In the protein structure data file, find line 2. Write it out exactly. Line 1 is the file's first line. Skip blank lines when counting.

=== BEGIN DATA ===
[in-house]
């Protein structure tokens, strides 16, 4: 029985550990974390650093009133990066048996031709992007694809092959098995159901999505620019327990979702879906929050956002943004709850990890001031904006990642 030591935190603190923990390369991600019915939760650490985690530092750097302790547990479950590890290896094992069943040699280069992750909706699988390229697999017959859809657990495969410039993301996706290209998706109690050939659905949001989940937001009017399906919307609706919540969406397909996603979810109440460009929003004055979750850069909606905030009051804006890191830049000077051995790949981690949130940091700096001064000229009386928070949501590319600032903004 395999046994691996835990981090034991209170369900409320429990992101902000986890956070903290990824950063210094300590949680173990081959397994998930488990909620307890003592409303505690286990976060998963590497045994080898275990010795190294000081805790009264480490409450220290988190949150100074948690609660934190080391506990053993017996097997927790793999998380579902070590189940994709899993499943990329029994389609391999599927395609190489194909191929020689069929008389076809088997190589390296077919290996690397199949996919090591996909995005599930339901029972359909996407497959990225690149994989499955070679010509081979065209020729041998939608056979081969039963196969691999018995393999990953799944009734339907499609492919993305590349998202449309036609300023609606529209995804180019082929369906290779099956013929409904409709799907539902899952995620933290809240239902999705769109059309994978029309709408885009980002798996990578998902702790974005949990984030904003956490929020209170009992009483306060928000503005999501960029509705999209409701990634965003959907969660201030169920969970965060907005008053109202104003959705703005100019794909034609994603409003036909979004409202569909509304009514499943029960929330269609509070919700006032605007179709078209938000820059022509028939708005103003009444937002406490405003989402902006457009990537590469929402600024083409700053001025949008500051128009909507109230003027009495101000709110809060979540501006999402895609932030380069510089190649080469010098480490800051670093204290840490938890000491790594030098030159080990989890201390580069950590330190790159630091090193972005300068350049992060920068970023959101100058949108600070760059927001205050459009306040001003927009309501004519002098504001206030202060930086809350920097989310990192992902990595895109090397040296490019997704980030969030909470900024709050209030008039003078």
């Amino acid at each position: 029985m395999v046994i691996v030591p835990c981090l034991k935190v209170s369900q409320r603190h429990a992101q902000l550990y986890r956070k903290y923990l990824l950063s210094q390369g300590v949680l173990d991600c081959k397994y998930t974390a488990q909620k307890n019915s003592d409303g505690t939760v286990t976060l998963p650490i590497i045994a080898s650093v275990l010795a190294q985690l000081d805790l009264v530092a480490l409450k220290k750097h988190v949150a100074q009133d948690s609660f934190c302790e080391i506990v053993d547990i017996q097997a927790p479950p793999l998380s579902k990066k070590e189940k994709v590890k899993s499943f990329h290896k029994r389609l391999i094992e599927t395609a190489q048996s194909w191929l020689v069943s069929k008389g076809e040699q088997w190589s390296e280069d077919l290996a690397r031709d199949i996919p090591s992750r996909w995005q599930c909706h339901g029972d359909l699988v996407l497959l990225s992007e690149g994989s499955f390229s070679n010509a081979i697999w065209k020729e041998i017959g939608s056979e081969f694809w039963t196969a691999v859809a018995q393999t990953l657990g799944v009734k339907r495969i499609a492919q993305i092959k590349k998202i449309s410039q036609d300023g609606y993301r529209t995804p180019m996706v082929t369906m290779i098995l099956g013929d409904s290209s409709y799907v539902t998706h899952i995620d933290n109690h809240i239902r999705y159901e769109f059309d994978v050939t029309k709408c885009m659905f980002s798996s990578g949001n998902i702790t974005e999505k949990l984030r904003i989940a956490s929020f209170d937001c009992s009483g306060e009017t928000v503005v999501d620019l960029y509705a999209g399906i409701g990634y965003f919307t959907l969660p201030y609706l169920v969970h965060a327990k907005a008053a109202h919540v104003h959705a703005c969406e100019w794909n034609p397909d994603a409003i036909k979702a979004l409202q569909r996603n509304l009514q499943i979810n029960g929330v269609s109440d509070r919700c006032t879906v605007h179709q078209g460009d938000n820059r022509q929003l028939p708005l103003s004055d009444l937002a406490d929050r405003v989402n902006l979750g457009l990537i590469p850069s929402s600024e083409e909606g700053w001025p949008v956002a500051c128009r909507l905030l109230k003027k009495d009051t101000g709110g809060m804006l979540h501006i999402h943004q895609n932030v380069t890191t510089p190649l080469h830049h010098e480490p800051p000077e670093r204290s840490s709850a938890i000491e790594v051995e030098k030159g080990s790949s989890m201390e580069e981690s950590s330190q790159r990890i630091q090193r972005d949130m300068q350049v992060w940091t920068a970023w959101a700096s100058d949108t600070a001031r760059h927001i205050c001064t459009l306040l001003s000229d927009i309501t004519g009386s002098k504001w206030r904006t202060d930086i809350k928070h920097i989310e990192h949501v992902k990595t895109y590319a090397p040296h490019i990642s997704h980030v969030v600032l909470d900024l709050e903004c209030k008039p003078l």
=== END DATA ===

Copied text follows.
């Protein structure tokens, strides 16, 4: 029985550990974390650093009133990066048996031709992007694809092959098995159901999505620019327990979702879906929050956002943004709850990890001031904006990642 030591935190603190923990390369991600019915939760650490985690530092750097302790547990479950590890290896094992069943040699280069992750909706699988390229697999017959859809657990495969410039993301996706290209998706109690050939659905949001989940937001009017399906919307609706919540969406397909996603979810109440460009929003004055979750850069909606905030009051804006890191830049000077051995790949981690949130940091700096001064000229009386928070949501590319600032903004 395999046994691996835990981090034991209170369900409320429990992101902000986890956070903290990824950063210094300590949680173990081959397994998930488990909620307890003592409303505690286990976060998963590497045994080898275990010795190294000081805790009264480490409450220290988190949150100074948690609660934190080391506990053993017996097997927790793999998380579902070590189940994709899993499943990329029994389609391999599927395609190489194909191929020689069929008389076809088997190589390296077919290996690397199949996919090591996909995005599930339901029972359909996407497959990225690149994989499955070679010509081979065209020729041998939608056979081969039963196969691999018995393999990953799944009734339907499609492919993305590349998202449309036609300023609606529209995804180019082929369906290779099956013929409904409709799907539902899952995620933290809240239902999705769109059309994978029309709408885009980002798996990578998902702790974005949990984030904003956490929020209170009992009483306060928000503005999501960029509705999209409701990634965003959907969660201030169920969970965060907005008053109202104003959705703005100019794909034609994603409003036909979004409202569909509304009514499943029960929330269609509070919700006032605007179709078209938000820059022509028939708005103003009444937002406490405003989402902006457009990537590469929402600024083409700053001025949008500051128009909507109230003027009495101000709110809060979540501006999402895609932030380069510089190649080469010098480490800051670093204290840490938890000491790594030098030159080990989890201390580069950590330190790159630091090193972005300068350049992060920068970023959101100058949108600070760059927001205050459009306040001003927009309501004519002098504001206030202060930086809350920097989310990192992902990595895109090397040296490019997704980030969030909470900024709050209030008039003078």